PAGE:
The highlight arrives with excerpts from Perry’s largely criticized debate performances, here visually recontextualized from the overriding perceptions that have surfaced in the reporting by being projected off of TV screens. While Governor Perry talks about the eventual debate he will have against President Obama, shots of the President looking sad and sullen are interspersed with the Republican’s critical words against the mythologized menace of “Obamacare”, visualizing an almost too ideal future for partisan Republicans. A similar juxtaposition later in the ad uses footage of Iran’s capture of the American spy plane but is clumsily executed as shots of the plane unpopulated by jingoistic shots of a turbaned mob are blandly lifeless.

Rather than minimizing the perceived weakness of the candidate, here an ambitious yet not wholly convincing attempt is made to revise it into his greatest positive.

Friday, December 16, 2011

The BEST films of 2011

Hey gang, even though I still have some screeners to watch of "Take Me Home Tonight", "New Year's Eve", and "The Autobiography of Nicolae Ceausescu" here's how the 2011 year-in-film pans out, ranked most best to least best.

1. Cars 2

John Lasseter’s moving spy-movie parody sequel boldly switches genres from its predecessor, (the apocalyptic film from 2006 in which sentient automobiles waged a war against humanity) deftly orchestrating this exceptional and moving tale of American exceptionalism.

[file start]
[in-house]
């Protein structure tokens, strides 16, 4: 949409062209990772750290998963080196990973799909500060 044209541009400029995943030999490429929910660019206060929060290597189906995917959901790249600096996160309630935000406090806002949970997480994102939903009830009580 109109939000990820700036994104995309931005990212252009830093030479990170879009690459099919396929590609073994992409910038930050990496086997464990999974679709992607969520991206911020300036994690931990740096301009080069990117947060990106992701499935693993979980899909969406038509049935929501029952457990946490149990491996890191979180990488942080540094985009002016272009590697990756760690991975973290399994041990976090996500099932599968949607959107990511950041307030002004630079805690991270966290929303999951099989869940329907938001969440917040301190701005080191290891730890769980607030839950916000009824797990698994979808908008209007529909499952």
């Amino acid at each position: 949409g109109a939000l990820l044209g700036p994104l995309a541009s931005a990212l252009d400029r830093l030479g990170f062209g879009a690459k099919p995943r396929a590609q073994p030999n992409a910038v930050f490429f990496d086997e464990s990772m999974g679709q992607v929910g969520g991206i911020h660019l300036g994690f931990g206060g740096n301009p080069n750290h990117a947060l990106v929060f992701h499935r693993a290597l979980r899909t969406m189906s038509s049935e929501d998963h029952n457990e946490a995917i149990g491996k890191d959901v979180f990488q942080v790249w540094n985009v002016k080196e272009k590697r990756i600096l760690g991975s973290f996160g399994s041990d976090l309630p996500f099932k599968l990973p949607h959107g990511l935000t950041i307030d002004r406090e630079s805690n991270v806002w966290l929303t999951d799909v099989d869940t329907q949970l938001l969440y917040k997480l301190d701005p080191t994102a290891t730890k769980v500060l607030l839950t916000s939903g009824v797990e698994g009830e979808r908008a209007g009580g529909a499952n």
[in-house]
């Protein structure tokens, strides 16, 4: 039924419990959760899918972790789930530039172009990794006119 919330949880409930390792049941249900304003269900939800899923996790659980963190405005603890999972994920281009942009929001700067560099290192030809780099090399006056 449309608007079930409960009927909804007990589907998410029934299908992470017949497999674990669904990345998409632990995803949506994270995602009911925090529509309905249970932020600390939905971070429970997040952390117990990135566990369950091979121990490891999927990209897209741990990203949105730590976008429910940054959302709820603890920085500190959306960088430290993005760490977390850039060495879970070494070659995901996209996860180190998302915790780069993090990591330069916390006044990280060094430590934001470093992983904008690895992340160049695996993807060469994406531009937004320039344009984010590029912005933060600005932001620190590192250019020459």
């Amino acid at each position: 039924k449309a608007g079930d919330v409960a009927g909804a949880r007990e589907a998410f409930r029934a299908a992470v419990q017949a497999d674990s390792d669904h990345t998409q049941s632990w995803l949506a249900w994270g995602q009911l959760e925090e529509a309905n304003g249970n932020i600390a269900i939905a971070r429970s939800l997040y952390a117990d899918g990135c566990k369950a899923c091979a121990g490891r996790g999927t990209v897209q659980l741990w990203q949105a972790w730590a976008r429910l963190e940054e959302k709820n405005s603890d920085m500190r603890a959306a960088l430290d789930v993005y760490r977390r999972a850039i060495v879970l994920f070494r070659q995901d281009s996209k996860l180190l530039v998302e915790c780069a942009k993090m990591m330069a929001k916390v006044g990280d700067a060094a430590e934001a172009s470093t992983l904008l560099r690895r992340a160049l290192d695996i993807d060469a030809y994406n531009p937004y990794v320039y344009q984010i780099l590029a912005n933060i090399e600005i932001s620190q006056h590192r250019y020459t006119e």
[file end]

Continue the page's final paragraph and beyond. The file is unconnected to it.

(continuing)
2. The Artist

In the theater when the credits rolled, I applauded along with many elderly ladies, an experience of movie-going magic not had by myself since the release of Slumdog Millionaire during its award season run-up in 2005.

3. Green Lantern

Ground zero for fans of color coded myth-making. Despite large scale special effects, star Ryan Reynolds manifests the films greatest movie magic with the kind of charismatic soulfullness only a real Canadian could provide.

4. Red State

As a subscriber to Kevin Smith’s "Smodcast" podcast, a vocal member of the Askew universe online forums, and an attendee of View Askew conventions across the country, I feel uniquely qualified to evaluate the significance of what this film means to the director’s career as a person whose success vicariously ignites the desire within myself to get out of bed and bravely regard my own ugly dumb white guy face in the mirror everyday.

5. Larry Crowne

Tom Hanks and Julia Roberts, individually and as united through inspired casting, speak to challenges specific to 2011 and beyond. A rough hewn poem for America’s wounded economy.

6. Extremely Loud and Incredibly Close